|Populations of High Energy Sources in Galaxies|
XMM-Newton reveals $\sim$100 new LMXBs in M31 from variability studies
|R. Barnard a1, L. Shaw Greening a1, C. Tonkin a1, U. Kolb a1 and J.P. Osborne a2|
a1 The Open University, Walton Hall, Milton Keynes, MK7 6AA, UK email: R.Barnard@open.ac.uk, L.Shaw-Greening@open.ac.uk., U.C.Kolb@open.a.c.uk
a2 University of Leicester, University Road, Leicester LE1 7RH, UK email: email@example.com
We have conducted a survey of X-ray sources in XMM-Newton observations of M31, examining their power density spectra (PDS) and spectral energy distributions (SEDs). Our automated source detection yielded 535 good X-ray sources; to date, we have studied 225 of them. In particular, we examined the PDS because low mass X-ray binaries (LMXBs) exhibit two distinctive types of PDS. At low accretion rates, the PDS is characterised by a broken power law, with the spectral index changing from $\sim$0 to $\sim$1 at some frequency in the range $\sim$0.01–1 Hz; we refer to such PDS as Type A. At higher accretion rates, the PDS is described by a simple power law; we call these PDS Type B. Of the 225 sources studied to date, 75 exhibit Type A variability, and are almost certainly LMXBs, while 6 show Type B but not Type A, and are likely LMXBs. Of these 81 candidate LMXBs, 71 are newly identified in this survey; furthermore, they are mostly found near the centre of M31. Furthermore, most of the X-ray population in the disc are associated with the spiral arms, making them likely high mass X-ray binaries (HMXBs). In general these HMXBs do not exhibit Type A variability, while many central X-ray sources (LMXBs) in the same luminosity range do. Hence the PDS may distinguish between LMXBs and HMXBs in this luminosity range.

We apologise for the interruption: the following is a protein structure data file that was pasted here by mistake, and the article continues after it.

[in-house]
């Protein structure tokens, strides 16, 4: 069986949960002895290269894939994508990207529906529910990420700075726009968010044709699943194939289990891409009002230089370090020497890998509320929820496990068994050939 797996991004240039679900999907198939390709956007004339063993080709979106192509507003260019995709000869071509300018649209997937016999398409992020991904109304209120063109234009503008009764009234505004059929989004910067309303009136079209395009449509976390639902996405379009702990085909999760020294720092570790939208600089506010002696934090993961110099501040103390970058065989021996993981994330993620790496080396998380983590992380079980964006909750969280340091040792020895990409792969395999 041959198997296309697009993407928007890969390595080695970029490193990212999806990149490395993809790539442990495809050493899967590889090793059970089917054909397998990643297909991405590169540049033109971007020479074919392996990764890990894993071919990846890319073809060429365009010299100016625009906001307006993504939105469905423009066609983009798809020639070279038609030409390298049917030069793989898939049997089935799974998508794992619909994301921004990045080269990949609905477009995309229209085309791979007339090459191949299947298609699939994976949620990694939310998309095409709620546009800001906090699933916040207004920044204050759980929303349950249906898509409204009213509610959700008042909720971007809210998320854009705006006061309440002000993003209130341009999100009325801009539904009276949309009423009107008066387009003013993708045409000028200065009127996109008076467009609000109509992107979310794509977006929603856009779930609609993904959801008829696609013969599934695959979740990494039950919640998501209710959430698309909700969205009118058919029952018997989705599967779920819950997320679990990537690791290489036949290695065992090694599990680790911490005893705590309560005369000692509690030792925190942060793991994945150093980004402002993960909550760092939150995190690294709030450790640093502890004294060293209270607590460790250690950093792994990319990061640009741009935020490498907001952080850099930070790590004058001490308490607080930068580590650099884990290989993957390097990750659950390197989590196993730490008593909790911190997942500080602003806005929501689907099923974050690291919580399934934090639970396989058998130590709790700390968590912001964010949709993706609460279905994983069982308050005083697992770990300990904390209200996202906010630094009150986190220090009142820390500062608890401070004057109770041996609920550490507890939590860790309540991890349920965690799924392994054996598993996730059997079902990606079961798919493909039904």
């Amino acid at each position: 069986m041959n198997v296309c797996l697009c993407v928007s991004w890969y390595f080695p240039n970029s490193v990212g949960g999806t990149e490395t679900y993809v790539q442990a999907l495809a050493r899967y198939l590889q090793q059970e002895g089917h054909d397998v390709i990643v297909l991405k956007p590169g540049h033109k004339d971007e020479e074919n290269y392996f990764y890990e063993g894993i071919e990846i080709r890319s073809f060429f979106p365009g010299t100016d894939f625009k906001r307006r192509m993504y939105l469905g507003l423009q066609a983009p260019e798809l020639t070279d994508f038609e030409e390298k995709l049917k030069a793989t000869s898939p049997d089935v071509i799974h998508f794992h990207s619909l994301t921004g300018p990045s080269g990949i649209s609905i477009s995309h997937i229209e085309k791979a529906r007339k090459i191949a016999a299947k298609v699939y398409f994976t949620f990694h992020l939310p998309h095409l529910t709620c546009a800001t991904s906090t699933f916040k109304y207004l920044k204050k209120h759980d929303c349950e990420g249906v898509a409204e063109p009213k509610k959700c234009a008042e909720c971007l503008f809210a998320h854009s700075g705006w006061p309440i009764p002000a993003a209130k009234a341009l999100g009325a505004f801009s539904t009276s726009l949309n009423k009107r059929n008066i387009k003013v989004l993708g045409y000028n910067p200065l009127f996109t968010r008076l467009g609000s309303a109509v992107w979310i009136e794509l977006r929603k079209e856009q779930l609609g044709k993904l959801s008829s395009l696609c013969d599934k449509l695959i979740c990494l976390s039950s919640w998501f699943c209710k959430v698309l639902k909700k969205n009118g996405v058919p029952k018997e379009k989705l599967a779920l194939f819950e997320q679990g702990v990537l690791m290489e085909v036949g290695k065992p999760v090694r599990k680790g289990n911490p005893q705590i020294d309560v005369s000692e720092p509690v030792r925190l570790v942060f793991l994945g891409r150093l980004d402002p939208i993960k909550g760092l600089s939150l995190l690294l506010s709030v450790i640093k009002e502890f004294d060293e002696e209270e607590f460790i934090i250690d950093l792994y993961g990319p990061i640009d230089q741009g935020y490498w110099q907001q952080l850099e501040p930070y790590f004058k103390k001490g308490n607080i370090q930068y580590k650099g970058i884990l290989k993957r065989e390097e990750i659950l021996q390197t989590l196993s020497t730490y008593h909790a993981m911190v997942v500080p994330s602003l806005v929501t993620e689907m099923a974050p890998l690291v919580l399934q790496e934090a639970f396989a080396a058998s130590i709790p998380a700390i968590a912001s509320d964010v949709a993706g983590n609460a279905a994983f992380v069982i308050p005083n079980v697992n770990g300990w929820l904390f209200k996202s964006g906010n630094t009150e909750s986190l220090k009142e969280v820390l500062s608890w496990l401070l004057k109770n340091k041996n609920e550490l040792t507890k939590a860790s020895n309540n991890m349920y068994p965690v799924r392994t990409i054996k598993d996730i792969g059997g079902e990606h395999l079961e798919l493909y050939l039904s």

(Published Online May 12 2006)
Key Words: X-rays: binaries; galaxies: individual (M31); accretion discs; black hole physics.